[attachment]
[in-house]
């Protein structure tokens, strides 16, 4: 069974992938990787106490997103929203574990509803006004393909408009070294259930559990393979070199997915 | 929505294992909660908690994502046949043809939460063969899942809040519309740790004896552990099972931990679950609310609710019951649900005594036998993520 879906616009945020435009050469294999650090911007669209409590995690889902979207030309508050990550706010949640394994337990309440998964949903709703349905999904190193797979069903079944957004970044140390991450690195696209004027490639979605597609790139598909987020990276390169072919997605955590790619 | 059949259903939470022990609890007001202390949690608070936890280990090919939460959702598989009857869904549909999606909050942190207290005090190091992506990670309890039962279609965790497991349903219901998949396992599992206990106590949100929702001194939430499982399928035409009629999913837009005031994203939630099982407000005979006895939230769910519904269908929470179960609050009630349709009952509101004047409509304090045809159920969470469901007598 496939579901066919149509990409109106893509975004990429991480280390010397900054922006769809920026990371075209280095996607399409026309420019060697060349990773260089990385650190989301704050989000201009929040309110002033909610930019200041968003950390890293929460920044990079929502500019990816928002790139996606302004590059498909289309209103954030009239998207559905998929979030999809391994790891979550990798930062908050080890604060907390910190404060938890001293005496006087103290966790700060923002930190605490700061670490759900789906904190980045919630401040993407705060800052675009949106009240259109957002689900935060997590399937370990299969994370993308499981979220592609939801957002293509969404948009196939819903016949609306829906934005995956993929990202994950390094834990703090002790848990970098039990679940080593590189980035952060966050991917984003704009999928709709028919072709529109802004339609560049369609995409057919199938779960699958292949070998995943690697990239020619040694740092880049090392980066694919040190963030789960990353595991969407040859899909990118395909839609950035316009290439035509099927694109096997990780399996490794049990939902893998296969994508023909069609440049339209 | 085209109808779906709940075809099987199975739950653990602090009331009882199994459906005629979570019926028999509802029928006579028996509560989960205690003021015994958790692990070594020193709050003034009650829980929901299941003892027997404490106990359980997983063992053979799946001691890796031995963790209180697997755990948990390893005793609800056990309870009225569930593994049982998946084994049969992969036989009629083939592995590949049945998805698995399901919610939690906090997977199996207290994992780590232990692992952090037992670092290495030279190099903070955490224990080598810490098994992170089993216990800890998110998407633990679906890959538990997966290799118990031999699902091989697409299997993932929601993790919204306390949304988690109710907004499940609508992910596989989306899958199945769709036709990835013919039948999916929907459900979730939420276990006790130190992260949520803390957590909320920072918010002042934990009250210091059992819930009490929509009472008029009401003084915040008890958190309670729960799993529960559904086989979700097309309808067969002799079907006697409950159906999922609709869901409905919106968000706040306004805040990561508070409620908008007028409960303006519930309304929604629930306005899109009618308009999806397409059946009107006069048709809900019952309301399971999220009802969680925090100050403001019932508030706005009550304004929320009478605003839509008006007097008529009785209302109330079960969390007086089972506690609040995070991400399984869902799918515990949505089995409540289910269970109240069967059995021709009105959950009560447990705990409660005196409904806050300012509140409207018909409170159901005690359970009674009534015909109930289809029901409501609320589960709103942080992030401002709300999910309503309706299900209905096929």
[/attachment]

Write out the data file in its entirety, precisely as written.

[in-house]
């Protein structure tokens, strides 16, 4: 069974992938990787106490997103929203574990509803006004393909408009070294259930559990393979070199997915 | 929505294992909660908690994502046949043809939460063969899942809040519309740790004896552990099972931990679950609310609710019951649900005594036998993520 879906616009945020435009050469294999650090911007669209409590995690889902979207030309508050990550706010949640394994337990309440998964949903709703349905999904190193797979069903079944957004970044140390991450690195696209004027490639979605597609790139598909987020990276390169072919997605955590790619 | 059949259903939470022990609890007001202390949690608070936890280990090919939460959702598989009857869904549909999606909050942190207290005090190091992506990670309890039962279609965790497991349903219901998949396992599992206990106590949100929702001194939430499982399928035409009629999913837009005031994203939630099982407000005979006895939230769910519904269908929470179960609050009630349709009952509101004047409509304090045809159920969470469901007598 496939579901066919149509990409109106893509975004990429991480280390010397900054922006769809920026990371075209280095996607399409026309420019060697060349990773260089990385650190989301704050989000201009929040309110002033909610930019200041968003950390890293929460920044990079929502500019990816928002790139996606302004590059498909289309209103954030009239998207559905998929979030999809391994790891979550990798930062908050080890604060907390910190404060938890001293005496006087103290966790700060923002930190605490700061670490759900789906904190980045919630401040993407705060800052675009949106009240259109957002689900935060997590399937370990299969994370993308499981979220592609939801957002293509969404948009196939819903016949609306829906934005995956993929990202994950390094834990703090002790848990970098039990679940080593590189980035952060966050991917984003704009999928709709028919072709529109802004339609560049369609995409057919199938779960699958292949070998995943690697990239020619040694740092880049090392980066694919040190963030789960990353595991969407040859899909990118395909839609950035316009290439035509099927694109096997990780399996490794049990939902893998296969994508023909069609440049339209 | 085209109808779906709940075809099987199975739950653990602090009331009882199994459906005629979570019926028999509802029928006579028996509560989960205690003021015994958790692990070594020193709050003034009650829980929901299941003892027997404490106990359980997983063992053979799946001691890796031995963790209180697997755990948990390893005793609800056990309870009225569930593994049982998946084994049969992969036989009629083939592995590949049945998805698995399901919610939690906090997977199996207290994992780590232990692992952090037992670092290495030279190099903070955490224990080598810490098994992170089993216990800890998110998407633990679906890959538990997966290799118990031999699902091989697409299997993932929601993790919204306390949304988690109710907004499940609508992910596989989306899958199945769709036709990835013919039948999916929907459900979730939420276990006790130190992260949520803390957590909320920072918010002042934990009250210091059992819930009490929509009472008029009401003084915040008890958190309670729960799993529960559904086989979700097309309808067969002799079907006697409950159906999922609709869901409905919106968000706040306004805040990561508070409620908008007028409960303006519930309304929604629930306005899109009618308009999806397409059946009107006069048709809900019952309301399971999220009802969680925090100050403001019932508030706005009550304004929320009478605003839509008006007097008529009785209302109330079960969390007086089972506690609040995070991400399984869902799918515990949505089995409540289910269970109240069967059995021709009105959950009560447990705990409660005196409904806050300012509140409207018909409170159901005690359970009674009534015909109930289809029901409501609320589960709103942080992030401002709300999910309503309706299900209905096929």